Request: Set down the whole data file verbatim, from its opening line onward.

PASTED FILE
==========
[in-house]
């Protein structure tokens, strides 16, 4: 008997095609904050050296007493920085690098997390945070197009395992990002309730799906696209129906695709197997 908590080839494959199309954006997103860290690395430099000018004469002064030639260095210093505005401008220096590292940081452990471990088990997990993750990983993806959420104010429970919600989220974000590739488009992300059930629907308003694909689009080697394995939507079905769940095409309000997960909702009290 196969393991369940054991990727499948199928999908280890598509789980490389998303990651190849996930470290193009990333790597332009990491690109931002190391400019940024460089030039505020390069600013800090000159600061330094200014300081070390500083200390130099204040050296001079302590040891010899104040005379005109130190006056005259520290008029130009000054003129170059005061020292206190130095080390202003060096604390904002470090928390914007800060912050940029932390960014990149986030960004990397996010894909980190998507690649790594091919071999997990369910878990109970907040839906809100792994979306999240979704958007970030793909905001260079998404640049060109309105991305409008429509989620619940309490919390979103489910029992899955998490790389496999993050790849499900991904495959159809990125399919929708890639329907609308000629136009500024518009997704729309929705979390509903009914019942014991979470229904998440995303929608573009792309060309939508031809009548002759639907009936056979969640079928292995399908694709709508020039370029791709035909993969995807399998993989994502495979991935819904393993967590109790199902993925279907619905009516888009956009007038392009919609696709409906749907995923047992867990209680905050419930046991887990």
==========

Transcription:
[in-house]
């Protein structure tokens, strides 16, 4: 008997095609904050050296007493920085690098997390945070197009395992990002309730799906696209129906695709197997 908590080839494959199309954006997103860290690395430099000018004469002064030639260095210093505005401008220096590292940081452990471990088990997990993750990983993806959420104010429970919600989220974000590739488009992300059930629907308003694909689009080697394995939507079905769940095409309000997960909702009290 196969393991369940054991990727499948199928999908280890598509789980490389998303990651190849996930470290193009990333790597332009990491690109931002190391400019940024460089030039505020390069600013800090000159600061330094200014300081070390500083200390130099204040050296001079302590040891010899104040005379005109130190006056005259520290008029130009000054003129170059005061020292206190130095080390202003060096604390904002470090928390914007800060912050940029932390960014990149986030960004990397996010894909980190998507690649790594091919071999997990369910878990109970907040839906809100792994979306999240979704958007970030793909905001260079998404640049060109309105991305409008429509989620619940309490919390979103489910029992899955998490790389496999993050790849499900991904495959159809990125399919929708890639329907609308000629136009500024518009997704729309929705979390509903009914019942014991979470229904998440995303929608573009792309060309939508031809009548002759639907009936056979969640079928292995399908694709709508020039370029791709035909993969995807399998993989994502495979991935819904393993967590109790199902993925279907619905009516888009956009007038392009919609696709409906749907995923047992867990209680905050419930046991887990």